As part of our series celebrating the vibrancy and community within Hong Kong’s dining scene, we spoke to several of the industry’s leading lights about why they love the city’s unique food culture. Here, Gregoire Michaud – founder and pastry chef extraordinaire behind bakery-café Bakehouse and wholesale bread and pastry suppliers Bread Elements—explains how Hong Kong produce helped him fall in love with vegetables all over again and why a Chai Wan roast meat joint encapsulates what he loves about the local food scene.
Tell us about one of your favourite Hong Kong food memories…
Arriving in Hong Kong 21 years ago, what struck me most was the vegetables here. Back home [in Switzerland] growing up around farming, I was accustomed to the usual suspects of carrots and cauliflower—so the world of diversity here was unreal!
But the diversity was only one side of the surprise; the way they were cooked—a quick high-temperature wok-fry for vibrant crisp greens—made me fall in love with vegetables all over again. Then there were all the different pickled and preserved fruit and vegetables here, which were so intense and mind-blowing!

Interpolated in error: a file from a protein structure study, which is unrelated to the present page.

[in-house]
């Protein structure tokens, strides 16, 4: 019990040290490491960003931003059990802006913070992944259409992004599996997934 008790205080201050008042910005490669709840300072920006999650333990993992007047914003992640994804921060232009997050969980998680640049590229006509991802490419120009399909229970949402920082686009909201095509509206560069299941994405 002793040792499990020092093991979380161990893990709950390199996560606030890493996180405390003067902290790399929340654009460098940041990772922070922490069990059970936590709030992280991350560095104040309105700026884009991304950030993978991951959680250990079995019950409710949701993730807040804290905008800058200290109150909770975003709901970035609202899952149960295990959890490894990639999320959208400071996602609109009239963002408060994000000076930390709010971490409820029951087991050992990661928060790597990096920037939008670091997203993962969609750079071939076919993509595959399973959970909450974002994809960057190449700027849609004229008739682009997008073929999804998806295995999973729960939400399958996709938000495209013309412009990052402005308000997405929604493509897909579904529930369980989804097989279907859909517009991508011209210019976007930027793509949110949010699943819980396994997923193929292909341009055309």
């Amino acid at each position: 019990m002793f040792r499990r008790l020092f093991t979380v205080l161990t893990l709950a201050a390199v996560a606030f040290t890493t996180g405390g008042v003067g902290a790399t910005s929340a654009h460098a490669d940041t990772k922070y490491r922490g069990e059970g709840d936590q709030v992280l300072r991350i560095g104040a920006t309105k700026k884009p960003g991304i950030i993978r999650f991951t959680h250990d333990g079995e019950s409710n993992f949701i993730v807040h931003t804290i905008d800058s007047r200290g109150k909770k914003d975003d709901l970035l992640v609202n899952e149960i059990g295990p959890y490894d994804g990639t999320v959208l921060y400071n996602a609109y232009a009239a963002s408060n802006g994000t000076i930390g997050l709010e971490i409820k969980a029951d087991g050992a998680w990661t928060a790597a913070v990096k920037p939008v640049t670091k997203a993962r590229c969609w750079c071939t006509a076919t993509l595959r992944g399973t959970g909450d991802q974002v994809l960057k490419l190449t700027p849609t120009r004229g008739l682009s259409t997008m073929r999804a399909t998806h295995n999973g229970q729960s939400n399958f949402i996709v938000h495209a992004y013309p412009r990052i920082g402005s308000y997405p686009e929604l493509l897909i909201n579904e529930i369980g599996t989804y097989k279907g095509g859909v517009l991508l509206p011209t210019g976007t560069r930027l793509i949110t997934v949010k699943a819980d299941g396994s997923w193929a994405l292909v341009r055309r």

A favourite of mine is preserved tangerine peel, which I often use in rye sourdough or brioche, as well as caramelised with local raw cane sugar to flavour crème brûlée. I also love preserved olive mustard vegetables, which work a treat in focaccia.
What are some of your favourite local ingredients to use?
Over the years, I began to dig even deeper into the world of local farming, hunting for the origins of all the amazing produce here. One of my fondest memories is visiting Zen Organic Farm and discovering so much local fruit and vegetables, grown by such wonderful people; imagine my surprise when they told me they had even built a wood-fired oven!
Ever since I started visiting Zen, their farmer’s mother gifts me lin go (sticky rice cake) and lo bak go (turnip cake) every year, which she makes herself using the farm’s ingredients—it has a very emotional meaning to me.
If you could only visit one restaurant in Hong Kong again, what would it be – and how does it sum up what you love about the city’s food scene?